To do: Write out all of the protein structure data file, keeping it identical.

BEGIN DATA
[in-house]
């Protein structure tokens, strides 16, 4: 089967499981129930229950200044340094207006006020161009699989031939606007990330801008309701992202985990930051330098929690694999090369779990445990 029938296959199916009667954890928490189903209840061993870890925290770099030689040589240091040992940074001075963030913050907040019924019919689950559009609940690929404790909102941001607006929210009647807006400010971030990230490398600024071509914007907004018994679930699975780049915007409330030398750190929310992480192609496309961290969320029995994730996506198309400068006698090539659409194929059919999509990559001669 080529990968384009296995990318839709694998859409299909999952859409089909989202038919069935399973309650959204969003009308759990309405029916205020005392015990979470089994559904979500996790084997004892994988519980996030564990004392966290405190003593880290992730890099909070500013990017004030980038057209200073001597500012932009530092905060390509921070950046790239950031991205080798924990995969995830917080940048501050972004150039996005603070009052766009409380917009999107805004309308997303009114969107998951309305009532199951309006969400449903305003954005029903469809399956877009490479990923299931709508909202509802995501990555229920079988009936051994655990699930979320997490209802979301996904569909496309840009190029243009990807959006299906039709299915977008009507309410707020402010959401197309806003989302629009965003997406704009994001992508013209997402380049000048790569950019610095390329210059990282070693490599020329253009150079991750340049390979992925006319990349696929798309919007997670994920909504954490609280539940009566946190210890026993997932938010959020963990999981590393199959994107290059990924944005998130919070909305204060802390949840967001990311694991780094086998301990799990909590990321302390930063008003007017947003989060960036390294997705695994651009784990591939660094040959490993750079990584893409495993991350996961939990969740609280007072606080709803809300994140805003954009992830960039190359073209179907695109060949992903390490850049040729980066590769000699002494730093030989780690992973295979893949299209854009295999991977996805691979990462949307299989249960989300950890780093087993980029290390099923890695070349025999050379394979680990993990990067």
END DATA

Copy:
[in-house]
């Protein structure tokens, strides 16, 4: 089967499981129930229950200044340094207006006020161009699989031939606007990330801008309701992202985990930051330098929690694999090369779990445990 029938296959199916009667954890928490189903209840061993870890925290770099030689040589240091040992940074001075963030913050907040019924019919689950559009609940690929404790909102941001607006929210009647807006400010971030990230490398600024071509914007907004018994679930699975780049915007409330030398750190929310992480192609496309961290969320029995994730996506198309400068006698090539659409194929059919999509990559001669 080529990968384009296995990318839709694998859409299909999952859409089909989202038919069935399973309650959204969003009308759990309405029916205020005392015990979470089994559904979500996790084997004892994988519980996030564990004392966290405190003593880290992730890099909070500013990017004030980038057209200073001597500012932009530092905060390509921070950046790239950031991205080798924990995969995830917080940048501050972004150039996005603070009052766009409380917009999107805004309308997303009114969107998951309305009532199951309006969400449903305003954005029903469809399956877009490479990923299931709508909202509802995501990555229920079988009936051994655990699930979320997490209802979301996904569909496309840009190029243009990807959006299906039709299915977008009507309410707020402010959401197309806003989302629009965003997406704009994001992508013209997402380049000048790569950019610095390329210059990282070693490599020329253009150079991750340049390979992925006319990349696929798309919007997670994920909504954490609280539940009566946190210890026993997932938010959020963990999981590393199959994107290059990924944005998130919070909305204060802390949840967001990311694991780094086998301990799990909590990321302390930063008003007017947003989060960036390294997705695994651009784990591939660094040959490993750079990584893409495993991350996961939990969740609280007072606080709803809300994140805003954009992830960039190359073209179907695109060949992903390490850049040729980066590769000699002494730093030989780690992973295979893949299209854009295999991977996805691979990462949307299989249960989300950890780093087993980029290390099923890695070349025999050379394979680990993990990067």